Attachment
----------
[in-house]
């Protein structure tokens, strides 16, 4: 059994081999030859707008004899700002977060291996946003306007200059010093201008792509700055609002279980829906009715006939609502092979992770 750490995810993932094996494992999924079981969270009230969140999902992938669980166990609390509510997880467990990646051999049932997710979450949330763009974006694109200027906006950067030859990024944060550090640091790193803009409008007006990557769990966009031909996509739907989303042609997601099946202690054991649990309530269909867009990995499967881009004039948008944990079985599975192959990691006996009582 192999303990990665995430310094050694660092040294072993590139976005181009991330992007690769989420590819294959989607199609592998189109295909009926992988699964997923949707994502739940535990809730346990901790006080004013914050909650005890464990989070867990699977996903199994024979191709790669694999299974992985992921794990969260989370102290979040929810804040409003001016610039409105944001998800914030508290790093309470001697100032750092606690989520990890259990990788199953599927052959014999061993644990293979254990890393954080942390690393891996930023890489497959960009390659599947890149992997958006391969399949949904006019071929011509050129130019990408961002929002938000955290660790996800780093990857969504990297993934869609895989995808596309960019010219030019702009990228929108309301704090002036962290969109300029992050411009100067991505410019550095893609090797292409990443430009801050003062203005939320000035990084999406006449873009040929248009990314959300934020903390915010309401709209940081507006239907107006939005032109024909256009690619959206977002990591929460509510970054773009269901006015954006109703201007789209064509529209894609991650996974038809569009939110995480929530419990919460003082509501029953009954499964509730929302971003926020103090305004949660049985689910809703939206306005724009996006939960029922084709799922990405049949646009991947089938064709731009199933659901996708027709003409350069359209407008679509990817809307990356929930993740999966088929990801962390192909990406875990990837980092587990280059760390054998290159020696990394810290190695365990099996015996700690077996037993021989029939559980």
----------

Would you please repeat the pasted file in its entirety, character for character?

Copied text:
[in-house]
């Protein structure tokens, strides 16, 4: 059994081999030859707008004899700002977060291996946003306007200059010093201008792509700055609002279980829906009715006939609502092979992770 750490995810993932094996494992999924079981969270009230969140999902992938669980166990609390509510997880467990990646051999049932997710979450949330763009974006694109200027906006950067030859990024944060550090640091790193803009409008007006990557769990966009031909996509739907989303042609997601099946202690054991649990309530269909867009990995499967881009004039948008944990079985599975192959990691006996009582 192999303990990665995430310094050694660092040294072993590139976005181009991330992007690769989420590819294959989607199609592998189109295909009926992988699964997923949707994502739940535990809730346990901790006080004013914050909650005890464990989070867990699977996903199994024979191709790669694999299974992985992921794990969260989370102290979040929810804040409003001016610039409105944001998800914030508290790093309470001697100032750092606690989520990890259990990788199953599927052959014999061993644990293979254990890393954080942390690393891996930023890489497959960009390659599947890149992997958006391969399949949904006019071929011509050129130019990408961002929002938000955290660790996800780093990857969504990297993934869609895989995808596309960019010219030019702009990228929108309301704090002036962290969109300029992050411009100067991505410019550095893609090797292409990443430009801050003062203005939320000035990084999406006449873009040929248009990314959300934020903390915010309401709209940081507006239907107006939005032109024909256009690619959206977002990591929460509510970054773009269901006015954006109703201007789209064509529209894609991650996974038809569009939110995480929530419990919460003082509501029953009954499964509730929302971003926020103090305004949660049985689910809703939206306005724009996006939960029922084709799922990405049949646009991947089938064709731009199933659901996708027709003409350069359209407008679509990817809307990356929930993740999966088929990801962390192909990406875990990837980092587990280059760390054998290159020696990394810290190695365990099996015996700690077996037993021989029939559980």